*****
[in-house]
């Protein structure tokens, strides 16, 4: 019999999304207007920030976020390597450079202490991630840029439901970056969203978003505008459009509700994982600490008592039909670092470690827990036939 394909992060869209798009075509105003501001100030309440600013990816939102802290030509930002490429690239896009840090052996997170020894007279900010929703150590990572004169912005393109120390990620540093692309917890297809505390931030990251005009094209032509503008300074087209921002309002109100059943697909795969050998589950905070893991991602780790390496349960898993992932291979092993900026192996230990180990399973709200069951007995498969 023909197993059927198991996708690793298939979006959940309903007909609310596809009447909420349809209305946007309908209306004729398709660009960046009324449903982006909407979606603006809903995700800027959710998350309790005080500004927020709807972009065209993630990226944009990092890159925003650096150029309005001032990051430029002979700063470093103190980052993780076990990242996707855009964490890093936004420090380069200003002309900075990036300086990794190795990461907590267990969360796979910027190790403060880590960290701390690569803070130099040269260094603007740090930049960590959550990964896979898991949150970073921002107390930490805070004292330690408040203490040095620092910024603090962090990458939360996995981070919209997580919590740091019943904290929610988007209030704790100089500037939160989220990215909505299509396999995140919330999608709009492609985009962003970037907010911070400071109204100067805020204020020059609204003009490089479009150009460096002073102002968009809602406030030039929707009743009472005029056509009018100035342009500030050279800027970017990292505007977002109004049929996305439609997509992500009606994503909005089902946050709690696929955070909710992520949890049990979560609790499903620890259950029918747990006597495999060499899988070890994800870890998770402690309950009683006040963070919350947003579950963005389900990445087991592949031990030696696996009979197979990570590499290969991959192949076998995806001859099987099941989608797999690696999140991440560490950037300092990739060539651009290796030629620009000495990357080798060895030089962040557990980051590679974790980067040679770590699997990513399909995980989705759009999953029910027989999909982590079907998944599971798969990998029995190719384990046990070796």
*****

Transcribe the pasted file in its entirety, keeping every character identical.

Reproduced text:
[in-house]
């Protein structure tokens, strides 16, 4: 019999999304207007920030976020390597450079202490991630840029439901970056969203978003505008459009509700994982600490008592039909670092470690827990036939 394909992060869209798009075509105003501001100030309440600013990816939102802290030509930002490429690239896009840090052996997170020894007279900010929703150590990572004169912005393109120390990620540093692309917890297809505390931030990251005009094209032509503008300074087209921002309002109100059943697909795969050998589950905070893991991602780790390496349960898993992932291979092993900026192996230990180990399973709200069951007995498969 023909197993059927198991996708690793298939979006959940309903007909609310596809009447909420349809209305946007309908209306004729398709660009960046009324449903982006909407979606603006809903995700800027959710998350309790005080500004927020709807972009065209993630990226944009990092890159925003650096150029309005001032990051430029002979700063470093103190980052993780076990990242996707855009964490890093936004420090380069200003002309900075990036300086990794190795990461907590267990969360796979910027190790403060880590960290701390690569803070130099040269260094603007740090930049960590959550990964896979898991949150970073921002107390930490805070004292330690408040203490040095620092910024603090962090990458939360996995981070919209997580919590740091019943904290929610988007209030704790100089500037939160989220990215909505299509396999995140919330999608709009492609985009962003970037907010911070400071109204100067805020204020020059609204003009490089479009150009460096002073102002968009809602406030030039929707009743009472005029056509009018100035342009500030050279800027970017990292505007977002109004049929996305439609997509992500009606994503909005089902946050709690696929955070909710992520949890049990979560609790499903620890259950029918747990006597495999060499899988070890994800870890998770402690309950009683006040963070919350947003579950963005389900990445087991592949031990030696696996009979197979990570590499290969991959192949076998995806001859099987099941989608797999690696999140991440560490950037300092990739060539651009290796030629620009000495990357080798060895030089962040557990980051590679974790980067040679770590699997990513399909995980989705759009999953029910027989999909982590079907998944599971798969990998029995190719384990046990070796």